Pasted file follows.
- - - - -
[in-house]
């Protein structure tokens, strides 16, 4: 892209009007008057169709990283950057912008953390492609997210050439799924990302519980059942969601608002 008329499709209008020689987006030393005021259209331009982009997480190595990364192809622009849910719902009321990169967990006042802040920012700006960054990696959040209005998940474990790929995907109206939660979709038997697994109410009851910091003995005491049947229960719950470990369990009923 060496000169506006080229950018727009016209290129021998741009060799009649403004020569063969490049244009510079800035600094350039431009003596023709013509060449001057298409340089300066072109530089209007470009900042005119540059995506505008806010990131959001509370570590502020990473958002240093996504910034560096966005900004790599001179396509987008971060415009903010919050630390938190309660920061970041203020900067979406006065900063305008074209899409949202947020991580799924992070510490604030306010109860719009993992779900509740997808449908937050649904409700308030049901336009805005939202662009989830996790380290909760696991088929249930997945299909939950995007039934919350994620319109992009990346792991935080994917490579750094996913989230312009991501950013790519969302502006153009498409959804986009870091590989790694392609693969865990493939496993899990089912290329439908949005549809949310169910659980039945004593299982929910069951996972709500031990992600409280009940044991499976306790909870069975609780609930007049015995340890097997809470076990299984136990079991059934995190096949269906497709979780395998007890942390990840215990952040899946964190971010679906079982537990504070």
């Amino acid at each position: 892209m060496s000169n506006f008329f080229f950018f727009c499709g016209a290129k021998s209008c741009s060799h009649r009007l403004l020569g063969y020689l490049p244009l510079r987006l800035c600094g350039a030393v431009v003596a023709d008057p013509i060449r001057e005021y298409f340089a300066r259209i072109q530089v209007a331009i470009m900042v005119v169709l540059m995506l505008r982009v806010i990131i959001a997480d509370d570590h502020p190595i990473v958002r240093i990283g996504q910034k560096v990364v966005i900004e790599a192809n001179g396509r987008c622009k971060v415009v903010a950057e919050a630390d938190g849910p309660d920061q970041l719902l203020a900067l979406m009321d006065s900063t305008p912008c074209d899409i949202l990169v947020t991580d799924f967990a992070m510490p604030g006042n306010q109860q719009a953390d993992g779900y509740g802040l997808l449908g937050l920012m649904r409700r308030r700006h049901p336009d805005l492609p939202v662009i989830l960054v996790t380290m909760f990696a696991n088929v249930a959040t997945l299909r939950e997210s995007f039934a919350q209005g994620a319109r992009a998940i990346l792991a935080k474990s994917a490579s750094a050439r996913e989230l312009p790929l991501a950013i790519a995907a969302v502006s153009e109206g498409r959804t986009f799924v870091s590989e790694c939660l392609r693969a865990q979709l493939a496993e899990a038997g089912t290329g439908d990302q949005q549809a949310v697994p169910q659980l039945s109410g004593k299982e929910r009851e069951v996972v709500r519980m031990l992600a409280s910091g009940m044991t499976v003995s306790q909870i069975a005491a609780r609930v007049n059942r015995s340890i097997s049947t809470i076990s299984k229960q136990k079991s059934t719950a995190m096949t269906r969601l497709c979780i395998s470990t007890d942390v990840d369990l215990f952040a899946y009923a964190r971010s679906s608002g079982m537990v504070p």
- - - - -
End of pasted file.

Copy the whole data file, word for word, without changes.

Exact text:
[in-house]
């Protein structure tokens, strides 16, 4: 892209009007008057169709990283950057912008953390492609997210050439799924990302519980059942969601608002 008329499709209008020689987006030393005021259209331009982009997480190595990364192809622009849910719902009321990169967990006042802040920012700006960054990696959040209005998940474990790929995907109206939660979709038997697994109410009851910091003995005491049947229960719950470990369990009923 060496000169506006080229950018727009016209290129021998741009060799009649403004020569063969490049244009510079800035600094350039431009003596023709013509060449001057298409340089300066072109530089209007470009900042005119540059995506505008806010990131959001509370570590502020990473958002240093996504910034560096966005900004790599001179396509987008971060415009903010919050630390938190309660920061970041203020900067979406006065900063305008074209899409949202947020991580799924992070510490604030306010109860719009993992779900509740997808449908937050649904409700308030049901336009805005939202662009989830996790380290909760696991088929249930997945299909939950995007039934919350994620319109992009990346792991935080994917490579750094996913989230312009991501950013790519969302502006153009498409959804986009870091590989790694392609693969865990493939496993899990089912290329439908949005549809949310169910659980039945004593299982929910069951996972709500031990992600409280009940044991499976306790909870069975609780609930007049015995340890097997809470076990299984136990079991059934995190096949269906497709979780395998007890942390990840215990952040899946964190971010679906079982537990504070």
């Amino acid at each position: 892209m060496s000169n506006f008329f080229f950018f727009c499709g016209a290129k021998s209008c741009s060799h009649r009007l403004l020569g063969y020689l490049p244009l510079r987006l800035c600094g350039a030393v431009v003596a023709d008057p013509i060449r001057e005021y298409f340089a300066r259209i072109q530089v209007a331009i470009m900042v005119v169709l540059m995506l505008r982009v806010i990131i959001a997480d509370d570590h502020p190595i990473v958002r240093i990283g996504q910034k560096v990364v966005i900004e790599a192809n001179g396509r987008c622009k971060v415009v903010a950057e919050a630390d938190g849910p309660d920061q970041l719902l203020a900067l979406m009321d006065s900063t305008p912008c074209d899409i949202l990169v947020t991580d799924f967990a992070m510490p604030g006042n306010q109860q719009a953390d993992g779900y509740g802040l997808l449908g937050l920012m649904r409700r308030r700006h049901p336009d805005l492609p939202v662009i989830l960054v996790t380290m909760f990696a696991n088929v249930a959040t997945l299909r939950e997210s995007f039934a919350q209005g994620a319109r992009a998940i990346l792991a935080k474990s994917a490579s750094a050439r996913e989230l312009p790929l991501a950013i790519a995907a969302v502006s153009e109206g498409r959804t986009f799924v870091s590989e790694c939660l392609r693969a865990q979709l493939a496993e899990a038997g089912t290329g439908d990302q949005q549809a949310v697994p169910q659980l039945s109410g004593k299982e929910r009851e069951v996972v709500r519980m031990l992600a409280s910091g009940m044991t499976v003995s306790q909870i069975a005491a609780r609930v007049n059942r015995s340890i097997s049947t809470i076990s299984k229960q136990k079991s059934t719950a995190m096949t269906r969601l497709c979780i395998s470990t007890d942390v990840d369990l215990f952040a899946y009923a964190r971010s679906s608002g079982m537990v504070p």